I can't recall a film I've seen twice in the cinema, let alone three times. The movie, now known as 'Ghostbusters: Answer The Call' since its home release, is easily one of my favourite films of all time and it really doesn't deserve its bad reputation.
So, what was wrong with the movie?
A lot of people have commented about the special effect saying that the ghosts don't look scary and that there is too much CGI. There's a lot of CGI but remember Zuul, the dog-like creature from the original movie? It was a stop-motion model shot, the animation was terrible and jerky, even in its day it was clearly a bad composite, but it didn't detract from the story.
Modern cinema uses a lot of computer generated effects but in most cases they're pretty photo-real. Are the ghosts un-scary in the new movie? Yes. They're not scary in the original either. I think the problem is that fans of the franchise watched the first two movies as kids and they probably found some parts of the movie pretty scary at that age. Not only that, but some of the jokes are quite adult in nature and would have gone over their heads as kids, making the films less of a comedy and more of a supernatural action movie.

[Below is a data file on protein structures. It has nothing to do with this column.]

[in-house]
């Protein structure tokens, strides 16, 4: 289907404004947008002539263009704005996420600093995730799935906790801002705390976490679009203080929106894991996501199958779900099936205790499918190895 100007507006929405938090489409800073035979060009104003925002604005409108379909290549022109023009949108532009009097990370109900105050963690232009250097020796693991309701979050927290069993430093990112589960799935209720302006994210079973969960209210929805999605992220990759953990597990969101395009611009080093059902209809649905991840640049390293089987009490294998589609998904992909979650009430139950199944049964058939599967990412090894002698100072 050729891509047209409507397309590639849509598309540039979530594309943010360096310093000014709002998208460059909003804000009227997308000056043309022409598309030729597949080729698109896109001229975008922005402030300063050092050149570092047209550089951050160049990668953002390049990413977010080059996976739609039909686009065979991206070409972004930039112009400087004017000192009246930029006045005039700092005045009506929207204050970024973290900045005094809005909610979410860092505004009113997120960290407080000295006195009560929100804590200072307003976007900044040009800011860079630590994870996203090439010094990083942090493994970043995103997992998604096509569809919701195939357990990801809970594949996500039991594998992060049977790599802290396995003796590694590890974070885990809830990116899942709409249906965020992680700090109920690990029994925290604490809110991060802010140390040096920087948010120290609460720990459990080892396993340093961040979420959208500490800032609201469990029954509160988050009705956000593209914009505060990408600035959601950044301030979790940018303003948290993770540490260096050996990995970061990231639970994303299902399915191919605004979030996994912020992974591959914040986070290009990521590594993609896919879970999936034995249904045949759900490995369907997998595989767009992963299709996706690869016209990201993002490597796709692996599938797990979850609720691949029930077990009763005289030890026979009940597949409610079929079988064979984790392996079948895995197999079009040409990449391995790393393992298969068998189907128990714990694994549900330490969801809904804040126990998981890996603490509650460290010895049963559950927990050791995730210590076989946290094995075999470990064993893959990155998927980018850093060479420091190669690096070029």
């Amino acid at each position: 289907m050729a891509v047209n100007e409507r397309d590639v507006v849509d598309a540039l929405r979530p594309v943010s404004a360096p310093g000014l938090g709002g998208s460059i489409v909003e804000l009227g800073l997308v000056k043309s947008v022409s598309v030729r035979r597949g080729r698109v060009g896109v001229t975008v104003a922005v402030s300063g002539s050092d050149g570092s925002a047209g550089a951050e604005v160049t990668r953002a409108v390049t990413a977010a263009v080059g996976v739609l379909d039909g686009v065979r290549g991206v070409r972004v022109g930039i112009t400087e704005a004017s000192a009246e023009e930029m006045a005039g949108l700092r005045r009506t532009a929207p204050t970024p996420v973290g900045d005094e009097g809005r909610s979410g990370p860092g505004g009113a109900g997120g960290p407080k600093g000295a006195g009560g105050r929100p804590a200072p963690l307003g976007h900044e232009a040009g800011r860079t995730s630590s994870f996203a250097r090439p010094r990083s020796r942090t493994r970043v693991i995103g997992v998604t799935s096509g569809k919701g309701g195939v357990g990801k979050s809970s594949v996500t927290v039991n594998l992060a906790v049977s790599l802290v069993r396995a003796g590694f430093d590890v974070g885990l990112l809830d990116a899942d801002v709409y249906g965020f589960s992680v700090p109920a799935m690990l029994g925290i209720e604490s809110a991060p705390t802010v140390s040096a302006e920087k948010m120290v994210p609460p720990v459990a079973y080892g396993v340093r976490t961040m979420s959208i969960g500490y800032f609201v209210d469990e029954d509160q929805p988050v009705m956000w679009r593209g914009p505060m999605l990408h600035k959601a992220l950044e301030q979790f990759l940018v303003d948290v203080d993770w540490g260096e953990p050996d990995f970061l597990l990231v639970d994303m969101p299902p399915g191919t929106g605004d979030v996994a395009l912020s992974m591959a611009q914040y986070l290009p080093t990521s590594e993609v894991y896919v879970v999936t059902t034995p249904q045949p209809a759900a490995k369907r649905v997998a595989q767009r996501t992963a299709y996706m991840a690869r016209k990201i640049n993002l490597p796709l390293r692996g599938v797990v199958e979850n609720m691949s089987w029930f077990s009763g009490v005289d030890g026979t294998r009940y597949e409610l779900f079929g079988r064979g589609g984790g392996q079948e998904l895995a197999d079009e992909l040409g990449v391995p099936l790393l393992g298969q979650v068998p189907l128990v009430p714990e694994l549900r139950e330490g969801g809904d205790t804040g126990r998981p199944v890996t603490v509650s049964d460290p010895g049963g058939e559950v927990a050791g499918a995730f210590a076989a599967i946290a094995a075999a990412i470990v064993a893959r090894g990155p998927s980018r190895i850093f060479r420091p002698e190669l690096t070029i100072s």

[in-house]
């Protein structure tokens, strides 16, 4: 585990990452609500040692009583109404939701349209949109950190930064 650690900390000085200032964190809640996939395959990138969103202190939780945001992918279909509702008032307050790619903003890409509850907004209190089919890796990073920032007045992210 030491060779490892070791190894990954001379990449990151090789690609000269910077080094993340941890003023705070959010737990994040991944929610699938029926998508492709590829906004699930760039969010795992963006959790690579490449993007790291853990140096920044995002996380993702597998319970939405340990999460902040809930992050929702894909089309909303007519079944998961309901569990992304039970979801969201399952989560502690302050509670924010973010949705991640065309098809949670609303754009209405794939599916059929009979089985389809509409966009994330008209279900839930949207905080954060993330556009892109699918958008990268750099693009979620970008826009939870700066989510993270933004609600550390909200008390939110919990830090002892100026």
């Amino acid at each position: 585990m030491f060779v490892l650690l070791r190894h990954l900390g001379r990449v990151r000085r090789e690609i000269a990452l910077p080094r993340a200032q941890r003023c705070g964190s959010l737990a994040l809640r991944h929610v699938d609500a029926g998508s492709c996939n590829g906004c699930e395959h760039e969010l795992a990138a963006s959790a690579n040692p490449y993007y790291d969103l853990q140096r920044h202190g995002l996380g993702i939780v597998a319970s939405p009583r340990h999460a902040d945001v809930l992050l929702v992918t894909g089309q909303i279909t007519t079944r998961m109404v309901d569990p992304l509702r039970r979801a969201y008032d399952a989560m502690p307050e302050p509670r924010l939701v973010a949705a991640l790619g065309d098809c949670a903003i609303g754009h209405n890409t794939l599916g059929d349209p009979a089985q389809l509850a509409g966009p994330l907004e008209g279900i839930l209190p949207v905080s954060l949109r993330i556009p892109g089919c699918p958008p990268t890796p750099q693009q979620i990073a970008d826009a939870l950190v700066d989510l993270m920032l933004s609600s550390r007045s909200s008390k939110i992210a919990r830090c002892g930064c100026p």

For example, the party scene featuring Louis Tully played by Rick Moranis, an accountant who lives in "spook central" next door to Dana. When introducing guests at his party, which he's invited all of his clients to, he discloses all of their private financial details. "Everybody, this is Ted and Annette Fleming. Ted has a small carpet cleaning business in receivership. Annette's drawing a salary from a deferred bonus from two years ago. They've got fifteen thousand left on the house at eight percent." I didn't get that gag until I was much older. Fans of the original movies are now in their late-20s or 30s, of course they're not going to get scared by ghosts in a comedy movie anymore and all of the jokes are now much more apparent to them.